OpenGraph API – AWS Lambda

8 years ago I was introduced to Serverless functions on AWS. The concept of having the ability to run code, without worrying about running the underlying sever infrastructure was pretty appealing, not only from a management and operations perspective, but also from the associated 24/7 runtime costs.

Serverless computing enables you to focus on writing code, wiring it up to a API gateway or endpoint, and only paying when the code is executed. Some of the key functions or aspects which make this unique compared to a traditional server stack such as LEPP, MEAN, LAMP, etc. is that you have to consider the key underlying characteristics of a micro-service architecture:

  • Event driven execution: HTTP requests, DB changes or uploads or schedule timers.
  • Stateless: Each time the function is run, it is a new instance of the code runtime.
  • Scaling: Due to the micro-service architecture and stateless runtime, allows you to really easily scale the function based on demand.
  • Billing: Pay when it runs, not for the time you are waiting for a site visitor 🙂

Each of these characteristics require you to think differently about your code base, the resources it consumes and how decoupled each layer/component of the architecture is.


One simple implementation of an rerverless function I implemented was for a messaging platform called Relay. A nice, and these days ubiquitous messaging feature, is that when you paste a link into a message box you get a pre-rendered image and text description of the pasted link. This gives you, and the receiver, a small preview of what to expect in the link.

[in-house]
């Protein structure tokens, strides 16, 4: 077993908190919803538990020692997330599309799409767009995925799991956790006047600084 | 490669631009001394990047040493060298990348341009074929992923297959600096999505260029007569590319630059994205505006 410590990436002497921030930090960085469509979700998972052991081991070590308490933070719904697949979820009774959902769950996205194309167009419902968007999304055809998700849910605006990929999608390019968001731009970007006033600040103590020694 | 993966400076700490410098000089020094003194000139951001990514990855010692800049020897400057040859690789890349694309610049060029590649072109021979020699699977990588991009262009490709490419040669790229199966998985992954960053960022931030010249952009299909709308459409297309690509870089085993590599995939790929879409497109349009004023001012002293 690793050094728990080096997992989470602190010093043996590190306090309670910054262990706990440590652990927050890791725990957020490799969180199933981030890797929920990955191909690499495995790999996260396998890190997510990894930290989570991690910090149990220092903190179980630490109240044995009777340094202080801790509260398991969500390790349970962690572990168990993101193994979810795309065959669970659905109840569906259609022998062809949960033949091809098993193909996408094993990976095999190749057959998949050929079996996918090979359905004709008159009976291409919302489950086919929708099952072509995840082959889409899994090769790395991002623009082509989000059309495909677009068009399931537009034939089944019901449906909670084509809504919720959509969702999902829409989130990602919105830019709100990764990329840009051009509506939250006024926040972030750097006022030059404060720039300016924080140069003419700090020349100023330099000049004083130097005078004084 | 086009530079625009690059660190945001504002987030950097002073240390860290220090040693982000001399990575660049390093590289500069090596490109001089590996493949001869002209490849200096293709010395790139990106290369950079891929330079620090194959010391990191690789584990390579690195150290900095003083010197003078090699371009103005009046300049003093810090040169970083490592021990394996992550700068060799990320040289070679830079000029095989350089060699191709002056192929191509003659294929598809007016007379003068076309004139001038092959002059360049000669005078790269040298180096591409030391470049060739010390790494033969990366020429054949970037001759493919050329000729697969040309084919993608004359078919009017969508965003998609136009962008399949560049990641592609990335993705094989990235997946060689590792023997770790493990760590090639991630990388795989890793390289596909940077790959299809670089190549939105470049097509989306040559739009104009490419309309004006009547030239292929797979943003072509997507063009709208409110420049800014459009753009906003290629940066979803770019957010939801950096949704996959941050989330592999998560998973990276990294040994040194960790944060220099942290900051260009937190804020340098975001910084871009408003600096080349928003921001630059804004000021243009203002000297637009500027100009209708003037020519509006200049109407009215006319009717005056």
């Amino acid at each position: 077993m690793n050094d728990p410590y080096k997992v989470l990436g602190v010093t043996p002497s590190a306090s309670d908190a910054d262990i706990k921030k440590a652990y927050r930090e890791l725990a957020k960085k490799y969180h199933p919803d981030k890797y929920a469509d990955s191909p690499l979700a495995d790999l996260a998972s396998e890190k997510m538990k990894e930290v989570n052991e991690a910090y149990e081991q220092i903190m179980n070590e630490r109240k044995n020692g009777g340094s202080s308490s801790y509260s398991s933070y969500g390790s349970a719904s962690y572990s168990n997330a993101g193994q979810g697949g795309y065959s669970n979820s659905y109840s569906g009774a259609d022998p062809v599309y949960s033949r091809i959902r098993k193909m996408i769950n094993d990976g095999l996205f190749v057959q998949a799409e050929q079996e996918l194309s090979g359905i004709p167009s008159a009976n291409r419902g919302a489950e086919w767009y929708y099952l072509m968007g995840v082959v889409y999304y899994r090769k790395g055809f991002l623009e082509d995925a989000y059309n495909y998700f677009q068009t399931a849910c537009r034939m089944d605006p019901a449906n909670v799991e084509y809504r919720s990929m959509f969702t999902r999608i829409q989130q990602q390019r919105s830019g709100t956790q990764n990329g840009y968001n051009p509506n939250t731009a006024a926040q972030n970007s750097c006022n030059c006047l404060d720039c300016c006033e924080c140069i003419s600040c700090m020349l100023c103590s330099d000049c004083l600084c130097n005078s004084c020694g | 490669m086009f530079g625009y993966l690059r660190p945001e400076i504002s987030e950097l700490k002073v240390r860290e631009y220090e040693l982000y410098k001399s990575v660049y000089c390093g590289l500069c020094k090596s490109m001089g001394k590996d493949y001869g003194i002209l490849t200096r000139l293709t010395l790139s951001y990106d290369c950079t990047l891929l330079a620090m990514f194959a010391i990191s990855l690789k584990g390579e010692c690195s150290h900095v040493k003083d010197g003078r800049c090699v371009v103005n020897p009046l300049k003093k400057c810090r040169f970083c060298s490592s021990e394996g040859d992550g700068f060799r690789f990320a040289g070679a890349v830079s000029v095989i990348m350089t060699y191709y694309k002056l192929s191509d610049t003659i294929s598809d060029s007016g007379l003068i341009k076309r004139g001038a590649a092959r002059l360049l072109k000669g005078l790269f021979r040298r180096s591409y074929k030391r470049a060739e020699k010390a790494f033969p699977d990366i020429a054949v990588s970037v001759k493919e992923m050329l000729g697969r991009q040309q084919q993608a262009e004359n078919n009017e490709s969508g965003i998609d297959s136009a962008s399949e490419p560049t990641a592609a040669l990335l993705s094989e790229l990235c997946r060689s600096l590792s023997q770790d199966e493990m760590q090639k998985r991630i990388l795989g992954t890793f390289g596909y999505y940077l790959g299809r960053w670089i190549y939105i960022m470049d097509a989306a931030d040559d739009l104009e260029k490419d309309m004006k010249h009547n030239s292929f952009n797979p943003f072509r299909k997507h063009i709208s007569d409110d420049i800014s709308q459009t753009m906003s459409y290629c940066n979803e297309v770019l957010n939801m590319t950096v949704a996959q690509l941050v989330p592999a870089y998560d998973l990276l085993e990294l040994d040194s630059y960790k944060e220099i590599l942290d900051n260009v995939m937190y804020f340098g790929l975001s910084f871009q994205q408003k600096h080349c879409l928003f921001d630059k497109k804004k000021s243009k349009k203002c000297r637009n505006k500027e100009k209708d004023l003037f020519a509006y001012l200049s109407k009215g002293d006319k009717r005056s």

Building a function like this is fairly trivial from a code perspective, the server receives a request for a URL, runs a query against the provided URL and returns the data to the client.

This is what the function looks like when configured in AWS Lambda.

Running a HTTP POST against the API endpoint provides a simple but helpful OpenGraph response with the website details, including a small image. Perfect to render a thumbnail snapshot.

Want to run your own endpoint? Use this tiny project to try out a lambda function